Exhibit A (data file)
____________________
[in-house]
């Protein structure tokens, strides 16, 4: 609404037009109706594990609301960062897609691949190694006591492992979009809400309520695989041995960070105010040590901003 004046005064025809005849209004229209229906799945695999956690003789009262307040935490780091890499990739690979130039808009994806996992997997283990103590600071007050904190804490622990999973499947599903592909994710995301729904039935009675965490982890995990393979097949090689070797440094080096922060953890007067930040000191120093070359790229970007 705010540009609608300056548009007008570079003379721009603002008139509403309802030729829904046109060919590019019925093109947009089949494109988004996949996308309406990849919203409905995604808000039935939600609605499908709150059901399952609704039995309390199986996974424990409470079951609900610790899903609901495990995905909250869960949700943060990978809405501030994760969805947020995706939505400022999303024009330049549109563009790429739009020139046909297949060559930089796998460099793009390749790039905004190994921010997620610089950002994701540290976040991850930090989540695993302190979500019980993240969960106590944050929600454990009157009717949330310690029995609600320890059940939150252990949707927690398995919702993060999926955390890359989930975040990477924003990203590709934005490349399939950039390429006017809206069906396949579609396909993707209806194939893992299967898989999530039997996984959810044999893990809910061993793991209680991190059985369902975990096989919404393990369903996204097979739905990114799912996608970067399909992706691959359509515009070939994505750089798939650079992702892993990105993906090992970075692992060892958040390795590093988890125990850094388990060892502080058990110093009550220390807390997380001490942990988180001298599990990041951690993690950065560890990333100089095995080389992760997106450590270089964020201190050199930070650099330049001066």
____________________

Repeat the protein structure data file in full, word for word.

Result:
[in-house]
């Protein structure tokens, strides 16, 4: 609404037009109706594990609301960062897609691949190694006591492992979009809400309520695989041995960070105010040590901003 004046005064025809005849209004229209229906799945695999956690003789009262307040935490780091890499990739690979130039808009994806996992997997283990103590600071007050904190804490622990999973499947599903592909994710995301729904039935009675965490982890995990393979097949090689070797440094080096922060953890007067930040000191120093070359790229970007 705010540009609608300056548009007008570079003379721009603002008139509403309802030729829904046109060919590019019925093109947009089949494109988004996949996308309406990849919203409905995604808000039935939600609605499908709150059901399952609704039995309390199986996974424990409470079951609900610790899903609901495990995905909250869960949700943060990978809405501030994760969805947020995706939505400022999303024009330049549109563009790429739009020139046909297949060559930089796998460099793009390749790039905004190994921010997620610089950002994701540290976040991850930090989540695993302190979500019980993240969960106590944050929600454990009157009717949330310690029995609600320890059940939150252990949707927690398995919702993060999926955390890359989930975040990477924003990203590709934005490349399939950039390429006017809206069906396949579609396909993707209806194939893992299967898989999530039997996984959810044999893990809910061993793991209680991190059985369902975990096989919404393990369903996204097979739905990114799912996608970067399909992706691959359509515009070939994505750089798939650079992702892993990105993906090992970075692992060892958040390795590093988890125990850094388990060892502080058990110093009550220390807390997380001490942990988180001298599990990041951690993690950065560890990333100089095995080389992760997106450590270089964020201190050199930070650099330049001066």